Brooks is somebody that Bellator has been touting since his debut in January. After upsetting long-time Japanese fighter Satoru Kitaoka at last year’s DREAM New Years Eve card, Brooks was brought in immediately to help bolster Bellator’s Lightweight Division, and was a focal point of sorts (with numerous stories into his background and upbringing) in Season 8 before falling to Awad in the semi-finals. After rebounding with a win in July, much attention is expected to be cast on Brooks again. Alessio isn’t fazed.
“I didn’t really care who I got. I find it a little bit humorous though that I’m stuck with a guy who’s going to want to take me to the ground,” admitted Alessio with a laugh. “I thought maybe I’d get a guy who wanted to go toe to toe, because they’ve heard me rant and rave about a lot about it. But don’t get me wrong. I’m a mixed martial artist. I’ve got good jiu jitsu, I’ve got tons of wins by submission. I like that, but if it’s going to the ground, let’s not hold each other you know? Let’s play the game and shoot for stuff.”
That fight will be just a few hours away from his hometown, and Alessio admits there will be a fair bit of support coming down the I-5 to cheer him on.
“I’m sure there’s going to be more than a few friends and family coming,” started Alessio. “I know I’ve got a few friends from the Island coming over, and there’s some others from Vegas and California coming. I’ve lived a little bit everywhere over the years (laughs.)”
Alessio lives and trains full time in Las Vegas now, and works on his fight game with the likes of Gil Martinez, Robert Drysdale and Kyle Griffin. While he’s been there for many years, he’s always been quick to acknowledge his hometown in past interviews, and his love for Vancouver, and his passion toward his Canadian fanbase has never dwinded.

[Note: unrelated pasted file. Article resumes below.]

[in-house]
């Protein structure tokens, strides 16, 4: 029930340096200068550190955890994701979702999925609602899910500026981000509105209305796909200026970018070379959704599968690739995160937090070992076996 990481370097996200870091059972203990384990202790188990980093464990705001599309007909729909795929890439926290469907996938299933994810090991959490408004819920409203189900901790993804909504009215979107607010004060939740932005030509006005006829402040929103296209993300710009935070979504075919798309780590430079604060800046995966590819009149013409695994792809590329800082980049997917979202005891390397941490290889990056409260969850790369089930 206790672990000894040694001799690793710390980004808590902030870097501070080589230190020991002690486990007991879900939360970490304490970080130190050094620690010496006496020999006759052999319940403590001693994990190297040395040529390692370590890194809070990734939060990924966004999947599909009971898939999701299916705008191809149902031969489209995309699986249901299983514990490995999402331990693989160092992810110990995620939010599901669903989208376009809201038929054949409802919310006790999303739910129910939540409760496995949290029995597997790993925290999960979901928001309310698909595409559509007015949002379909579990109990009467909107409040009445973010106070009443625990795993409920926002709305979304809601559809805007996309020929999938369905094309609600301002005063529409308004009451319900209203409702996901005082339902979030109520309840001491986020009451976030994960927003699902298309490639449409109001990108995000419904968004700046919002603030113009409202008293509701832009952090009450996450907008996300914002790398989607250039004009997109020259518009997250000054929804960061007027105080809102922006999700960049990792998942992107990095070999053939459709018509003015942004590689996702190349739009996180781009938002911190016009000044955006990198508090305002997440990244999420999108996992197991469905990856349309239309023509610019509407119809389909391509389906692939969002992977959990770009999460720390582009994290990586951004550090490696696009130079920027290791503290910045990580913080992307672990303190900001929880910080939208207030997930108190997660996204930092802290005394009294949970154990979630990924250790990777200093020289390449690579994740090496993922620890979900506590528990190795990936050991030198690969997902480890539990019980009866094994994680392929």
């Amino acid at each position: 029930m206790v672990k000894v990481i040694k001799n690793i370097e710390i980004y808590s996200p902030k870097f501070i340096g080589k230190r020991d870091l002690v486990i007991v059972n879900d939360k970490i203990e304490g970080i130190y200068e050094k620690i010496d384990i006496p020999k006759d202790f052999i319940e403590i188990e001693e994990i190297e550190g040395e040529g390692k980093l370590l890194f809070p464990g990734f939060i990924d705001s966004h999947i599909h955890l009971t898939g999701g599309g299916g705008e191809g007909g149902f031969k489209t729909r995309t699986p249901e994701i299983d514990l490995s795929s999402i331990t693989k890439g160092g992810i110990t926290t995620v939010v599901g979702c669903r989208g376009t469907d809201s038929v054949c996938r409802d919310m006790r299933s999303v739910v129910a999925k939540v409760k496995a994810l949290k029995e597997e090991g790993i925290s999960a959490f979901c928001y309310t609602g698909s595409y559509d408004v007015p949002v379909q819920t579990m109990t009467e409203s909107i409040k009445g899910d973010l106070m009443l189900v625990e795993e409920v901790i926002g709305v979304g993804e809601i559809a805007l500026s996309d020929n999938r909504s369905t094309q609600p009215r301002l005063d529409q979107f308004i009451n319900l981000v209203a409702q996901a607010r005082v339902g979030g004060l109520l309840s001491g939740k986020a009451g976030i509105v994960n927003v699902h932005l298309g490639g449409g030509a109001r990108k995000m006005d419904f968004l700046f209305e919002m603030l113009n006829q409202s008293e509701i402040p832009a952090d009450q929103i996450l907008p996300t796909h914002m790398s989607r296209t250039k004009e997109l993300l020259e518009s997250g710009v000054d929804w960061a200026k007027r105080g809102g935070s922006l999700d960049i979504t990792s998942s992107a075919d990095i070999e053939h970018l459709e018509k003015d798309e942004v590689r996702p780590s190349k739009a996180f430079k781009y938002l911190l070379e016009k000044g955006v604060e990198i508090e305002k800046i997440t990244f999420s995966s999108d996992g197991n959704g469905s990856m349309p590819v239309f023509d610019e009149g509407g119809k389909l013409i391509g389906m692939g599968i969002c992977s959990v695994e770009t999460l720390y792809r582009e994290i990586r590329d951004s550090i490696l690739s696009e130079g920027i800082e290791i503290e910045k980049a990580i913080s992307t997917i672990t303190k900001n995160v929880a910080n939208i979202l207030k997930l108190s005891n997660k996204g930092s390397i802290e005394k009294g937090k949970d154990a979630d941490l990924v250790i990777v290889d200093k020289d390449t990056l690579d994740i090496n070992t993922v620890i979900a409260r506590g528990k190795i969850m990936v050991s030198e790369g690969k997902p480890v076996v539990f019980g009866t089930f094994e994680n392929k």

“Man, I love the Canadian fans and support. They’ve always cheered me on and held me as a local fighter. It’s really cool to get that response from where you’ve come from. I know I haven’t been there for a while but I’m no less Canadian, you know what I mean? This is where my life ended up bringing me, you know, to take care of my family and do my job. But I’m still a Canadian at heart, and I just love all the support.”
When he isn’t training, he runs a thriving business in Las Vegas called The Sweat Store (Las Vegas’ first Fitness Apparel Boutique,) which opened earlier in the year, which is where we closed the interview.
“It started while I was talking to my wife,” said Alessio. “We were looking for some kind of thing to do, or something for me to do since I’m going to be done fighting soon, and we started to think of our Plan B – A business of some sort. So we looked around at what Vegas was missing, and what it needed and we came up with this idea. It’s really taken off, and I feel so blessed that it’s going so well so early.”
PHOTO CREDIT – JOHN-ALESSIO.COM and MMASUCKA.COM